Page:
Robert straightened the handlebar support which had been bent in the crash of 1998, and welded a few obvious weld cracks in the front end area. Dan Smith and Keith Sides asked me to go over the fuel system, as neither of them had ever run a Hilborn/Kinsler fuel injection system before. This I did, answering all of their questions. The rest of the day was spent cleaning the liner. The next day a couple of guys on Vincents showed up, and helped with the continuing cleaning. I decided to start Black Lightning to see if she would still run. Larry scrounged up a battery and charged it. The fuel system was cleaned. The fuel filter was full of gunge, which led to a later anodization of the fuel tank by Sonny Angel. All the nozzles were cleaned, fuel lines blown out.
I gave the barrel valve to Keith Sides to free up and clean, also the pill selector valve, explaining it's function and how to load it. All of the fuel systems were put back together by Keith and Dan, with me explaining what lines go where. I asked where the fuel was. Larry didn't know. Another search began. We found the fuel about an hour later, no nitro, just alcohol. This could be a problem. I remembered that when I last ran the streamliner it was on 50% nitro. I knew that all the settings for the 50% nitro blend would cause a very rich mixture on just alcohol.
Oh well, the only thing to do was to give it a try. With alcohol in the tank, fresh oil and plugs in the engines, I hit the start button. There were fuel leaks at the barrel valve, at the selector can, and two of the #6 Airquip fittings had been over tightened by Keith, as he had never worked with aluminum Airquip fittings, that is used in racing.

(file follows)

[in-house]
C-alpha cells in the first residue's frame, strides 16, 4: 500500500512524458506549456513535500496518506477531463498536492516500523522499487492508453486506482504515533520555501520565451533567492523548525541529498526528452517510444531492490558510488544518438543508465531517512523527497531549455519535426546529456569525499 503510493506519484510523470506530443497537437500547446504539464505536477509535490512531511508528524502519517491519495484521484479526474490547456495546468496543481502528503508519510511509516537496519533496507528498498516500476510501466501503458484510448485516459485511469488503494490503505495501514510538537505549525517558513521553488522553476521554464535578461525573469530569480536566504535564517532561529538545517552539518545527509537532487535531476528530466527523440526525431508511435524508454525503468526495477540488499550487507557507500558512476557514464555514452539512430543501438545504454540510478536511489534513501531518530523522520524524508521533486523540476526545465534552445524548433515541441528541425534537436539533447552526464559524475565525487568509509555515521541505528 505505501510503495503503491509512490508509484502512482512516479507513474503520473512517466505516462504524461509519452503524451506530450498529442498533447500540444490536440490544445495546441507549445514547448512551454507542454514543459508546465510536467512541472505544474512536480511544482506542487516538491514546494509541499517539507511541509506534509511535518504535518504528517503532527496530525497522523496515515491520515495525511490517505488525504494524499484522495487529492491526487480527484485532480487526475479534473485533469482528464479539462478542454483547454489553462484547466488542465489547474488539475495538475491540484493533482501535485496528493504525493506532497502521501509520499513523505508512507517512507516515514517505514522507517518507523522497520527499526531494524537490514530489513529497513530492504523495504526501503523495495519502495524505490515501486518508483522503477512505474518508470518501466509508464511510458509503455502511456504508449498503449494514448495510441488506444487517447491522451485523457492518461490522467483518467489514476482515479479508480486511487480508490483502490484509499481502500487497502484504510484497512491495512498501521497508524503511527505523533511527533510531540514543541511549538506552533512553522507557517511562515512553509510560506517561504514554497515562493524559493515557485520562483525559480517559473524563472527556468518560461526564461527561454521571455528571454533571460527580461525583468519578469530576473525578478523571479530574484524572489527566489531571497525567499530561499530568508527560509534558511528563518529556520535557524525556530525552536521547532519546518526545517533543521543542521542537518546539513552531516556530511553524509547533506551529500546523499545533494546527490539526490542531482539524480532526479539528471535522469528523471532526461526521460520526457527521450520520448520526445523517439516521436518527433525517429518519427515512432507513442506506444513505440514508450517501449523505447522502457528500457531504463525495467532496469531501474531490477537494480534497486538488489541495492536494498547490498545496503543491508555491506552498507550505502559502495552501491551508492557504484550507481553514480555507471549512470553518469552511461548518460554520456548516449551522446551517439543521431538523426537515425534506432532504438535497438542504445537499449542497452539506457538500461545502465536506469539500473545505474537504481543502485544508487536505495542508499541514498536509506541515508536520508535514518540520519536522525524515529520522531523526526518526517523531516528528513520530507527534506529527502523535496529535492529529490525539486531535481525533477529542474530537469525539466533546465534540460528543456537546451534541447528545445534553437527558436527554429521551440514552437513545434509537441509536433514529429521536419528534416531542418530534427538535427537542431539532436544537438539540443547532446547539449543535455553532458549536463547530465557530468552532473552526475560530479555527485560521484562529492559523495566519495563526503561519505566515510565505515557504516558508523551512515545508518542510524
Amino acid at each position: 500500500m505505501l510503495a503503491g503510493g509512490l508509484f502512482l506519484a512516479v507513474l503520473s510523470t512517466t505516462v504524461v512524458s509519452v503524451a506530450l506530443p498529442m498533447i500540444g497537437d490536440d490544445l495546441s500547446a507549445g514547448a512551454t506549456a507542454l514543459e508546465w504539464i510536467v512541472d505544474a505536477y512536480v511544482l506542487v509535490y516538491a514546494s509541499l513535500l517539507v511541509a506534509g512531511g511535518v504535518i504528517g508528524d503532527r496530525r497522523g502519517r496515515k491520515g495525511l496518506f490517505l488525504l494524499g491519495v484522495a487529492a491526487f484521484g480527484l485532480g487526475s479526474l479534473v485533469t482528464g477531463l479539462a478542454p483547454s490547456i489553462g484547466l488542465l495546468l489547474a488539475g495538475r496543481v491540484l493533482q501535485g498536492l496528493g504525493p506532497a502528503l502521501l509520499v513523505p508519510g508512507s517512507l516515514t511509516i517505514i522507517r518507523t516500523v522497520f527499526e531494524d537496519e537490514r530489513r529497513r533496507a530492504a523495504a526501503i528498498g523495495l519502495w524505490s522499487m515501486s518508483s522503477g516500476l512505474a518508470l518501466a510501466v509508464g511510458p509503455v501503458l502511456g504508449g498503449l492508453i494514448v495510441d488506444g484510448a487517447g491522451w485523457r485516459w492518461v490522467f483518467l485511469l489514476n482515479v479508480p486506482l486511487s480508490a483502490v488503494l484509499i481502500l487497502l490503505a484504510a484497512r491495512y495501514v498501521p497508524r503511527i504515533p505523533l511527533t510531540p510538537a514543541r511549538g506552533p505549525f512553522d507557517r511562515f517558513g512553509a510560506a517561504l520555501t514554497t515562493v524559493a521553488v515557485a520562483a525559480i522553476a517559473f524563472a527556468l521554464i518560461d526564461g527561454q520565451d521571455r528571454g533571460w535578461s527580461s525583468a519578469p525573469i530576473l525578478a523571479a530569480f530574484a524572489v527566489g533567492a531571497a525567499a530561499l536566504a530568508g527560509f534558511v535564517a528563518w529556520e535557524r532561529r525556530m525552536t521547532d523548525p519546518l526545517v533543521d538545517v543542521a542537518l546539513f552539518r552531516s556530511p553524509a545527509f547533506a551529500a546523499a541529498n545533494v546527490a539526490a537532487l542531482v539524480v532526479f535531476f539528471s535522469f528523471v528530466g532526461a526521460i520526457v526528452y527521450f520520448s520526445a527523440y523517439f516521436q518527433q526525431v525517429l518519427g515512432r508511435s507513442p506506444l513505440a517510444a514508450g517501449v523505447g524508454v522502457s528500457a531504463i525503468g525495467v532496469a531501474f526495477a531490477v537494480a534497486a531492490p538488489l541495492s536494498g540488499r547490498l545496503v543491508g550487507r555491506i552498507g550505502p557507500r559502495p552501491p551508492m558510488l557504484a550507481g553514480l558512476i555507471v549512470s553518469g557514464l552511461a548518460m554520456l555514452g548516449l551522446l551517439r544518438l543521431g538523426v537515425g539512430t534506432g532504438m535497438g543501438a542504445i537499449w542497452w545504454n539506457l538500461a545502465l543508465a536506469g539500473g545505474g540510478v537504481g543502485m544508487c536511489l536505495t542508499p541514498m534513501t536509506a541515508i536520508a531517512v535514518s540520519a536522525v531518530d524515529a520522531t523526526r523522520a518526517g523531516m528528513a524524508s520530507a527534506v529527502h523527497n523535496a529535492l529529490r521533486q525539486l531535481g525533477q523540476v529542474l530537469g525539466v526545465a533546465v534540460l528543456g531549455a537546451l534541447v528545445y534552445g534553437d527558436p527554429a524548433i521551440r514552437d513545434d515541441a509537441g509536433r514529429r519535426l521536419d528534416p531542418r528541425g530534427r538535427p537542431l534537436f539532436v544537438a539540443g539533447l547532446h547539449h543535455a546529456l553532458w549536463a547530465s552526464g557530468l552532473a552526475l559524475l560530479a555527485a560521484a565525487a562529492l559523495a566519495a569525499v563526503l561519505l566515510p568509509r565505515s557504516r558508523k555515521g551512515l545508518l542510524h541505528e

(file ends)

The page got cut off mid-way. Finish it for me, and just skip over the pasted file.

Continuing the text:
Now to see if I had spares to fix the problem. Another search. Wow. What luck. I found the two fittings and the two "O" rings needed. Keith and Dan put them in, and I was ready to try to fire it up again.
The engines were turned. After a few backfires through the blower, Ron Peers noticed that the "O" ring on the plenum pop off valve had come out of it's groove. That was fixed. After a little coaxing, and a shot of ether down her throat, the engines fired. She was running on all four cylinders, but it was so rich the unburnt alcohol permeated the air, making all our eyes water.
After that Dan continued with the list of things to do, and buy. I told him everything that I could think of.
There were four glaring oil leaks that had to be fixed, two of which were the engine cases. The rear oil pump retaining nut, in the engine case threaded portion, had a crack about one inch in length. I had ground the crack for welding, but forgot during the hurried engine rebuild before Bonneville 1998. My fault.
Dan came up with a clever jury rig to fix the leak. He removed the nut, turned about 1/4" off the nut, thereby allowing the nut to catch a couple of unbroken threads. The other leak was the oil intake banjo bolt fitting mating surface to the engine case. Dan put this on his list to do: make tooling to correct the oil leak. I didn't think that any of them had had experience with body work, so I told Dan that I would take care of putting the body back together, do the work on the skin, and paint the liner.
We made a plan to meet once a month at Larry's shop, where we would all work to get Black Lightning ready to return to Bonneville.